Craig Calcaterra

David Price

Can David Price hack it in Boston?

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The question poised in the headline is normally the sort of question I mock. I mock it because it’s often asked in the service of self-important people in the media thinking that they and their questions — and not the competition of professional sports — is the toughest part of an athlete’s job. Most of the time you see that construct, it’s from some columnist or a radio host flexing his muscles and preparing to go after some guy. It’s usually dumb.

But today there’s an actually good take on it! It comes from Rob Bradford at WEEI, and it’s good because it’s not premised on the notion that the media is some overwhelming force but, rather, a mere fact of life with which the player has to deal. A more bothersome fact in Boston than elsewhere, but an annoyance, not The Main Challenge. And, most importantly, it comes from a players’ perspective, not the perspective of the media.

Specifically, Bradford talks to Jonny Gomes, who played in Boston and played with Price and thus has a pretty decent handle on such things. Gomes’ main advice: be accountable. Talk to the media even if you had a bad game and, maybe, especially if you had a bad game. Not because they’re owed their tribute, really, but because you KNOW how the Boston media will react if you don’t and that’s an easily avoidable pain in the butt.

Anyway, a better way to approach a weird topic that often lends itself to ego-stroking. And maybe the best use of Jonny Gomes in, like, two years.

As for the answer to the question, “Can David Price Hack it in Boston?” Sure, probably. If he pitches well and shoots straight. Which is something he should probably be doing anyway.

White Sox sign Dioner Navarro

Dioner Navarro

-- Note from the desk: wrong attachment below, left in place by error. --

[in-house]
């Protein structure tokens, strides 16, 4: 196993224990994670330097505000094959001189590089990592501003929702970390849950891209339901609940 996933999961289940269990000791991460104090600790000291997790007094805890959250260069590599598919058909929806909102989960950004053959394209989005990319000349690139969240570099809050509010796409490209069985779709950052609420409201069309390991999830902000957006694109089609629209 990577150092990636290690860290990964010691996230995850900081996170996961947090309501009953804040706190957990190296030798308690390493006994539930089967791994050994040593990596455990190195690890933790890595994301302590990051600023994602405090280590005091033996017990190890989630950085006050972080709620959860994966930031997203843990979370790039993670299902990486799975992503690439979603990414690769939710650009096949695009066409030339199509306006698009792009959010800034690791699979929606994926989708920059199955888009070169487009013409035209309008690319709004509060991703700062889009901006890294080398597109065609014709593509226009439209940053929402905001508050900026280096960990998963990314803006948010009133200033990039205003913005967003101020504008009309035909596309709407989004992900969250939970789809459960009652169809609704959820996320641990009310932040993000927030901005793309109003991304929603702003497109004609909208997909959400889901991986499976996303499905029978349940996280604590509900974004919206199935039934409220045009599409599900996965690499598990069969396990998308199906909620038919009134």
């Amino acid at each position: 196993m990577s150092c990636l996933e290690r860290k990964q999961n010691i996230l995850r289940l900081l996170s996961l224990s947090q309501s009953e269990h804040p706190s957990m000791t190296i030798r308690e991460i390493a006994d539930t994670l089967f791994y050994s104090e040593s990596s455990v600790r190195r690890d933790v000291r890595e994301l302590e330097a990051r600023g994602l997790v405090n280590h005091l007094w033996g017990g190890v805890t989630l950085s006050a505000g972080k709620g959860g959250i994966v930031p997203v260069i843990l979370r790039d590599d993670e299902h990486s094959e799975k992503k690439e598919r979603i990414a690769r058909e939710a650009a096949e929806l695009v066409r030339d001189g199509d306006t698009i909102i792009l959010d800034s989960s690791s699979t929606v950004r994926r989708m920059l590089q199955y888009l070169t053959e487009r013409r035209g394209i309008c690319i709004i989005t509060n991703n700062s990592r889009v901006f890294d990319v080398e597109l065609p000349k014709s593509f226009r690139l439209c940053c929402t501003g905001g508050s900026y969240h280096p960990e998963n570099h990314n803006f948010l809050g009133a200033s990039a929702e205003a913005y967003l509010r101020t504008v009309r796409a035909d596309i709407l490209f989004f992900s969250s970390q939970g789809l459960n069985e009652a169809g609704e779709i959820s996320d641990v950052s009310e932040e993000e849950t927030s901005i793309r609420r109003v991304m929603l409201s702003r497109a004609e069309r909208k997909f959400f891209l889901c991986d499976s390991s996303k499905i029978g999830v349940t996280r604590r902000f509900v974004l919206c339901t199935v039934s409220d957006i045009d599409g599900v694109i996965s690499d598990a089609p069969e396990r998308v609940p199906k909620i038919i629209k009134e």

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Ken Rosenthal reports that the Chicago White Sox have signed free agent catcher Dioner Navarro.

Navarro, who turns 32 in February, hit .246/.307/.374 with five home runs and 20 RBI in 192 plate appearances. He’s coming off a two-year, $8 million deal with Toronto.

This is the second catcher acquired by the Sox in a week, with them just having signed Alex Avila. Avila is a lefty batter, Navarro is a switch hitter who has hit lefties considerably better in his career than he has hit righties. This, then, would possibly have the makings of a decent platoon. Assuming, of course, Avila’s health and bat cooperate. Even if that doesn’t happen, Navarro has both started and backed up in his career, giving the Sox some decent flexibility behind the dish.

Chris Carter non-tendered by the Astros

Chris Carter
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This wasn’t a huge surprise: the Houston Astros non-tendered Chris Carter before last night’s midnight deadline, making him a free agent.

Carter is a one-dimensional first baseman who, to be honest, should probably be a DH. In 2015 he hit .a paltry .199 with a .307 OBP. His 24 homers and 17 doubles gave him a .427 slugging percentage and he drove in 64, but that doesn’t really justify the $4,175,000 he made and certainly wouldn’t support the even modest raise he’d expect to get in arbitration.

With first baseman Jon Singleton in the fold and prospects A.J. Reed and Matt Duffy in the system, Carter doesn’t really have a place in Houston.